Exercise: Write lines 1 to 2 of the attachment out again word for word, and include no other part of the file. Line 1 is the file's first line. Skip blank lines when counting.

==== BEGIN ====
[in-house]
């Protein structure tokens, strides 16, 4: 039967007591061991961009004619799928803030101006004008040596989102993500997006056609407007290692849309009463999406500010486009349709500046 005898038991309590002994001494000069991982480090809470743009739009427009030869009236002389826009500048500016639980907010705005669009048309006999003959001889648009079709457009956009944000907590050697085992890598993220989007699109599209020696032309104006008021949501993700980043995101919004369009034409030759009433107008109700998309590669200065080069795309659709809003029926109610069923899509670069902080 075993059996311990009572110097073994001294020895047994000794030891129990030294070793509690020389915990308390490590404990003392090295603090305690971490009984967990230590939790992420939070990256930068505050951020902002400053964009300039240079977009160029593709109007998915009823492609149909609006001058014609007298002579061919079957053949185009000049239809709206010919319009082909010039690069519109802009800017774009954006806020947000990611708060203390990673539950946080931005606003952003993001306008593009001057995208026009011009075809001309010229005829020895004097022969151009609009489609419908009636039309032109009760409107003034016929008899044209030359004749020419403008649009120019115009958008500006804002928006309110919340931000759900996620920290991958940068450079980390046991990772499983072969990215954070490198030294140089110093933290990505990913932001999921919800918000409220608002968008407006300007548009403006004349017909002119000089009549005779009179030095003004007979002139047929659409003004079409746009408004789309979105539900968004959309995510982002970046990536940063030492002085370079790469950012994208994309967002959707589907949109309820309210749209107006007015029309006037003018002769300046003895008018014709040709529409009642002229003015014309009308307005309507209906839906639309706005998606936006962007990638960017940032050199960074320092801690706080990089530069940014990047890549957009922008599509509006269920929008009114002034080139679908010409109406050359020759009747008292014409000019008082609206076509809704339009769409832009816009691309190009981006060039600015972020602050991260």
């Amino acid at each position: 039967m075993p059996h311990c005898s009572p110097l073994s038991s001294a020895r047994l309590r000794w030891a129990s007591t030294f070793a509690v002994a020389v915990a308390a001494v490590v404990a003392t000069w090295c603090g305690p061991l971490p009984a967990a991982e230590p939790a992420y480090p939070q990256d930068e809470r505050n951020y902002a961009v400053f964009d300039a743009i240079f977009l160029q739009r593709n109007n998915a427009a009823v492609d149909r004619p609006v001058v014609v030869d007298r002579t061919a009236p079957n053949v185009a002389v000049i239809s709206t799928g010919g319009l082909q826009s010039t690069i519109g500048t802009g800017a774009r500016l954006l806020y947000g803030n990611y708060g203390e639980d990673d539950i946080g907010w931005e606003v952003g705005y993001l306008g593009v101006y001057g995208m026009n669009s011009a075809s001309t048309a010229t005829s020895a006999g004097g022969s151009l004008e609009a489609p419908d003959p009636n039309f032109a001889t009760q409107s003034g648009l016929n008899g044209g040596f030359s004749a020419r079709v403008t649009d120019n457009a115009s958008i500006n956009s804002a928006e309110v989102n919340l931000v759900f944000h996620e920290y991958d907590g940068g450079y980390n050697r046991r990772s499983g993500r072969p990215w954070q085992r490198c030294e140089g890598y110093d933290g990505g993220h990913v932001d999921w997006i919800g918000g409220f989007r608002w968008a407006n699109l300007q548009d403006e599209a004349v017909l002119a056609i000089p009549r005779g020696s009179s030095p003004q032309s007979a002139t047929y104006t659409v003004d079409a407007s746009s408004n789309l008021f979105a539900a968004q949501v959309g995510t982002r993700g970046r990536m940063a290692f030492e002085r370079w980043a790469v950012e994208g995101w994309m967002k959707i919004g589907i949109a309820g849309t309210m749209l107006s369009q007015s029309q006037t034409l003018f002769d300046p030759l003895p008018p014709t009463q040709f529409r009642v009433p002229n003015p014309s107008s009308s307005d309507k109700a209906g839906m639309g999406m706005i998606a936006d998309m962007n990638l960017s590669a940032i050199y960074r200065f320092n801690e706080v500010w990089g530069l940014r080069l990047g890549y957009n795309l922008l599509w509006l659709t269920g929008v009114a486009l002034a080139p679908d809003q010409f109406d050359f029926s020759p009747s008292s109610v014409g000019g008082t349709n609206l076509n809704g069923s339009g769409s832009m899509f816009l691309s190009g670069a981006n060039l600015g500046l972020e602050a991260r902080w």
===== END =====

[in-house]
């Protein structure tokens, strides 16, 4: 039967007591061991961009004619799928803030101006004008040596989102993500997006056609407007290692849309009463999406500010486009349709500046 005898038991309590002994001494000069991982480090809470743009739009427009030869009236002389826009500048500016639980907010705005669009048309006999003959001889648009079709457009956009944000907590050697085992890598993220989007699109599209020696032309104006008021949501993700980043995101919004369009034409030759009433107008109700998309590669200065080069795309659709809003029926109610069923899509670069902080 075993059996311990009572110097073994001294020895047994000794030891129990030294070793509690020389915990308390490590404990003392090295603090305690971490009984967990230590939790992420939070990256930068505050951020902002400053964009300039240079977009160029593709109007998915009823492609149909609006001058014609007298002579061919079957053949185009000049239809709206010919319009082909010039690069519109802009800017774009954006806020947000990611708060203390990673539950946080931005606003952003993001306008593009001057995208026009011009075809001309010229005829020895004097022969151009609009489609419908009636039309032109009760409107003034016929008899044209030359004749020419403008649009120019115009958008500006804002928006309110919340931000759900996620920290991958940068450079980390046991990772499983072969990215954070490198030294140089110093933290990505990913932001999921919800918000409220608002968008407006300007548009403006004349017909002119000089009549005779009179030095003004007979002139047929659409003004079409746009408004789309979105539900968004959309995510982002970046990536940063030492002085370079790469950012994208994309967002959707589907949109309820309210749209107006007015029309006037003018002769300046003895008018014709040709529409009642002229003015014309009308307005309507209906839906639309706005998606936006962007990638960017940032050199960074320092801690706080990089530069940014990047890549957009922008599509509006269920929008009114002034080139679908010409109406050359020759009747008292014409000019008082609206076509809704339009769409832009816009691309190009981006060039600015972020602050991260």